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Avoiding tailings dam collapses requires governance, partnership and responsibility

  • Fernando A. O. SilveiraEmail author
  • Evandro M. Gama
  • Kingsley W. Dixon
  • Adam T. Cross
Letter to the Editor
  • 69 Downloads

On November 5th, 2015, 50 million m3 of mining tailings were spilled after a dam collapse in Mariana, south-eastern Brazil. The toxic waste destroyed the entire village of Bento Rodrigues, killed 19 people, and compromised the livelihood and welfare of hundreds more people living in the Doce River watershed (Escobar 2015). Eventually, the tailings reached the Atlantic Ocean, leaving in their wake a trail of sterilised aquatic and terrestrial ecosystems (Queiroz et al. 2018). After a tragedy of such immense scale, National and State congressmen proposed more rigorous legislation to prevent further tailings storage facility failures. However, on January 25th, 2019, another dam collapsed at the Córrego do Feijão Mine near Brumadinho. Another 12 million m3of tailings was spilled, this time in the Paraopeba watershed. Although a smaller amount of toxic waste was released, the human tragedy is set to eclipse that of the Mariana tragedy: so far 212 people have lost their lives, and nearly...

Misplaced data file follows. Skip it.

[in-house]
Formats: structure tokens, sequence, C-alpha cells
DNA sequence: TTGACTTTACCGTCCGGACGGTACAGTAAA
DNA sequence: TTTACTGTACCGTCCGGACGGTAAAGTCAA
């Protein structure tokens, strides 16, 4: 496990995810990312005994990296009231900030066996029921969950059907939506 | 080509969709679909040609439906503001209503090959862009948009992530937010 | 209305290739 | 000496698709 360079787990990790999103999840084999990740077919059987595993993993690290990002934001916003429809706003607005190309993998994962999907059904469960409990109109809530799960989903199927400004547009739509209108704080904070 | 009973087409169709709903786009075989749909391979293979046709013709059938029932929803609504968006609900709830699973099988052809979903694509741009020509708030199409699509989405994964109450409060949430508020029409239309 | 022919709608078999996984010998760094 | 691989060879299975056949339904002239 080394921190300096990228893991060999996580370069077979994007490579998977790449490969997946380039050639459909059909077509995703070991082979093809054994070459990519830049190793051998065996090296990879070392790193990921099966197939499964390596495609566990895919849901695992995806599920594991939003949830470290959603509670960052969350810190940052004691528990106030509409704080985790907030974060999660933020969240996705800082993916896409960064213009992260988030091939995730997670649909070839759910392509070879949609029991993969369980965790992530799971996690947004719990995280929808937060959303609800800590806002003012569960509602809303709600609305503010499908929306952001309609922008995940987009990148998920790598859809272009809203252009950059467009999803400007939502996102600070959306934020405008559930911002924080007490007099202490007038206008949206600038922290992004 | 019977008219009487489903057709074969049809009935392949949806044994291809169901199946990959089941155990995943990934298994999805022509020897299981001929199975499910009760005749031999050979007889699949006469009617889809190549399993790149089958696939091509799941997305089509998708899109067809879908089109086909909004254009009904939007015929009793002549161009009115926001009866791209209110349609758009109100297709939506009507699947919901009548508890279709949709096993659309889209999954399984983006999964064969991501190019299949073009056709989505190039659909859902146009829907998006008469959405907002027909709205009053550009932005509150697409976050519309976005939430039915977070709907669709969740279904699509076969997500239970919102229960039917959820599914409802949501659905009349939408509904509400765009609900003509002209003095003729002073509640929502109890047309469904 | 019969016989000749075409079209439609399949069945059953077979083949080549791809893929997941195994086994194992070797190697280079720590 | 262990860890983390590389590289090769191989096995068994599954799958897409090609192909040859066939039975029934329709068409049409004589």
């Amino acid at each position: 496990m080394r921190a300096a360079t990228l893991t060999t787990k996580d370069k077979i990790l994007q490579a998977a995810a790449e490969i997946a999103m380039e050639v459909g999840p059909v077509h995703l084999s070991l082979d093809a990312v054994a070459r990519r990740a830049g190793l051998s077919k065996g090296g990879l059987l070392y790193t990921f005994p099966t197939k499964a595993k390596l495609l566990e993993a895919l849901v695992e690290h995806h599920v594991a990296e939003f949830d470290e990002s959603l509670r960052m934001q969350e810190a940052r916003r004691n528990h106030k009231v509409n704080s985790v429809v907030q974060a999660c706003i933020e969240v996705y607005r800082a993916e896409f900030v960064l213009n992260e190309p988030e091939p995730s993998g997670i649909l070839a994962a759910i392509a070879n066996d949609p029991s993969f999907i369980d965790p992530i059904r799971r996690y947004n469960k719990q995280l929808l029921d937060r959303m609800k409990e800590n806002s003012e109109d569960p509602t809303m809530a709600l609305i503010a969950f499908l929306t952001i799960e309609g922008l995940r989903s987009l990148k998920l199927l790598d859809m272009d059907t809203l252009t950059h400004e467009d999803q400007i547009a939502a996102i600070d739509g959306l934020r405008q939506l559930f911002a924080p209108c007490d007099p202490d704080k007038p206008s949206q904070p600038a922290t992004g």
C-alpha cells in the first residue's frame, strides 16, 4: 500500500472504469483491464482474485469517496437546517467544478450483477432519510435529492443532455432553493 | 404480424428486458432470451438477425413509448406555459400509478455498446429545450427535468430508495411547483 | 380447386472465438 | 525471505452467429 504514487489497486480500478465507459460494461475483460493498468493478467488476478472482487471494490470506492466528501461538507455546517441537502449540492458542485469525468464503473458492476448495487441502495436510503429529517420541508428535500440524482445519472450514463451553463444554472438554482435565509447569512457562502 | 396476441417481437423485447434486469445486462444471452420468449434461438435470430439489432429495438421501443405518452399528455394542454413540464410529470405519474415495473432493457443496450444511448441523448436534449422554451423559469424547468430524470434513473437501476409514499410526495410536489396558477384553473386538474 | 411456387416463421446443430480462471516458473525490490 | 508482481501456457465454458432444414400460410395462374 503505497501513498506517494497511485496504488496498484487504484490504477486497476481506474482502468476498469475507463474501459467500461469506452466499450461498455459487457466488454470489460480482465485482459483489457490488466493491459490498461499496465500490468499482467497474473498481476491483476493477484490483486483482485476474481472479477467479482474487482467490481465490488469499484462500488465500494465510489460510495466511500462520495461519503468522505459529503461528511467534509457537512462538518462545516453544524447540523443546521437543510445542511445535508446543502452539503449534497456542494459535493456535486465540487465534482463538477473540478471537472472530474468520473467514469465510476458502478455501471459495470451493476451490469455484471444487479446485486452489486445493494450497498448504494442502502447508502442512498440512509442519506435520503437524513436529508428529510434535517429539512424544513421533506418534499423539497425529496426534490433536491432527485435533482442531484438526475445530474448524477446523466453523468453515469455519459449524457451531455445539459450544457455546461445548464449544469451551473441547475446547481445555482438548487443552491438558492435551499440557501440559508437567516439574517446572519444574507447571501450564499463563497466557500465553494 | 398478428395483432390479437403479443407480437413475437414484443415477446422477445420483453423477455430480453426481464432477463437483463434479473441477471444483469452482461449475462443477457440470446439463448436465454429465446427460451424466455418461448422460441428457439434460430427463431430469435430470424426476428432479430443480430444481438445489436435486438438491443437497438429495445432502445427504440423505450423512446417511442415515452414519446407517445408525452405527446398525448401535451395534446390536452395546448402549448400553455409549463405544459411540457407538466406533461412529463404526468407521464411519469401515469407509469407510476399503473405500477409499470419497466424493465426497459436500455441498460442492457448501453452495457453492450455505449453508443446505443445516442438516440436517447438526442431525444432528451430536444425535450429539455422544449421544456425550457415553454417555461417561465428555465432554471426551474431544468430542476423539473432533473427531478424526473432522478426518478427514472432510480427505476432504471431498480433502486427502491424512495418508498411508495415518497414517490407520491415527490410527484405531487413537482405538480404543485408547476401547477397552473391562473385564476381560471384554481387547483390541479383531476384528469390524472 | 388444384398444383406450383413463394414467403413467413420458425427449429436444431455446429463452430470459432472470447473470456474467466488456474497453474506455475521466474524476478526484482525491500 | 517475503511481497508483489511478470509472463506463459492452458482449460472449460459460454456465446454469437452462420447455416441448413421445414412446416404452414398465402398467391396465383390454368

Notes

References

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© Springer Nature B.V. 2019

Authors and Affiliations

  • Fernando A. O. Silveira
    • 1
    Email author
  • Evandro M. Gama
    • 2
  • Kingsley W. Dixon
    • 3
  • Adam T. Cross
    • 3
  1. 1.Departamento de BotânicaUniversidade Federal de Minas GeraisBelo HorizonteBrazil
  2. 2.Departamento de Engenharia de MinasUniversidade Federal de Minas GeraisBelo HorizonteBrazil
  3. 3.School of Molecular and Life SciencesCurtin UniversityBentleyAustralia

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